After President Grover Cleveland sent the Army into Chicago to crush the Pullman Strike of 1894, The Nation wrote that there would always be men like Debs, then head of the American Railway Union, those who are “greedy of notoriety and crazy to show their power.” But by 1919, when Debs was sent to prison for obstructing the military draft, The Nation had changed its tune. A year later, in a book review of Debs’s authorized biography, the critic and art dealer Harry Salpeter assailed the Wilson administration for its imprisonment of the socialist leader.

The conviction and imprisonment of Eugene V. Debs was the symbol of our war madness. His imprisonment may have been necessary to silence a propagandist whose accusations the Administration would not or could not answer. His continued imprisonment now must serve to silence any who proclaim that democracy is the governing motif of the present Administration. There are hundreds of persons in the prisons of this republic because they committed the “crime” for which Debs was convicted. Their names are unknown; the world is indifferent to their existence. They, too, are witnesses to the false pretense of our democracy. But Debs is the flaming witness. Was the purpose of Debs’s imprisonment to impress upon his mind the fact that he had committed a crime and that he must pay the legal penalty? But how can you punish a man with so compelling a consciousness of the right? In what way can you impress the thousands of his followers with the fact that he is a felon, not a martyr? Imprisonment has neither degraded him nor diminished his influence. Once more in the remorseless conflict between lovers of liberty and the state the lovers of liberty have proved that the state is powerless against them so long as it tries to suppress and destroy their ideals.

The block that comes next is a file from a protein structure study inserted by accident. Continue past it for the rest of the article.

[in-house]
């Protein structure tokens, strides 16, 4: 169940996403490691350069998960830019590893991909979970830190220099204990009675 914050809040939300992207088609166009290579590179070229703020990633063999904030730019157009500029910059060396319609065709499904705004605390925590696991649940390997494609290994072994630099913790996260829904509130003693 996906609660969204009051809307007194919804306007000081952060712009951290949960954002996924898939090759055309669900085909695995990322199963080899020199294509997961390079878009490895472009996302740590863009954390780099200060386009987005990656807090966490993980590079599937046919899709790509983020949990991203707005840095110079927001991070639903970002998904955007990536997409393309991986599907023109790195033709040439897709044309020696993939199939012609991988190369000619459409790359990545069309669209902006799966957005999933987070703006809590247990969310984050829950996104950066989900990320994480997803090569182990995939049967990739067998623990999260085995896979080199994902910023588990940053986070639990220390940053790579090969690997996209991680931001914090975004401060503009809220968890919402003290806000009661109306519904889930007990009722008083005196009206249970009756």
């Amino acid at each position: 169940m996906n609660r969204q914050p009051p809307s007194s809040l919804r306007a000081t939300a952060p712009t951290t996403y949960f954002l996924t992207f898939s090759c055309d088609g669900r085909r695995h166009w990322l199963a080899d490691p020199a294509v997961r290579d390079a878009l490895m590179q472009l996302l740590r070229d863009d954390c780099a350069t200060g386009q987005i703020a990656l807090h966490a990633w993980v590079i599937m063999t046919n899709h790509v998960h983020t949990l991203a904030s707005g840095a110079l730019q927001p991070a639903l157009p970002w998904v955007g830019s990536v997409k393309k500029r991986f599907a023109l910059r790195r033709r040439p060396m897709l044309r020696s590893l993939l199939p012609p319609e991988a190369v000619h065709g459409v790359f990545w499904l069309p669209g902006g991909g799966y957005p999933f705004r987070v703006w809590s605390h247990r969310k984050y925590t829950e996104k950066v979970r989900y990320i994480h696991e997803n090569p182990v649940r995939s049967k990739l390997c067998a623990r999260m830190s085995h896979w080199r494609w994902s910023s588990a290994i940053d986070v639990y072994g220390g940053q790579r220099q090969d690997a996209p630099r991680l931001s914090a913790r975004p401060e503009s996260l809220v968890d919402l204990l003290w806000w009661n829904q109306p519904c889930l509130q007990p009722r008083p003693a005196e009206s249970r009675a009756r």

April 13, 1919

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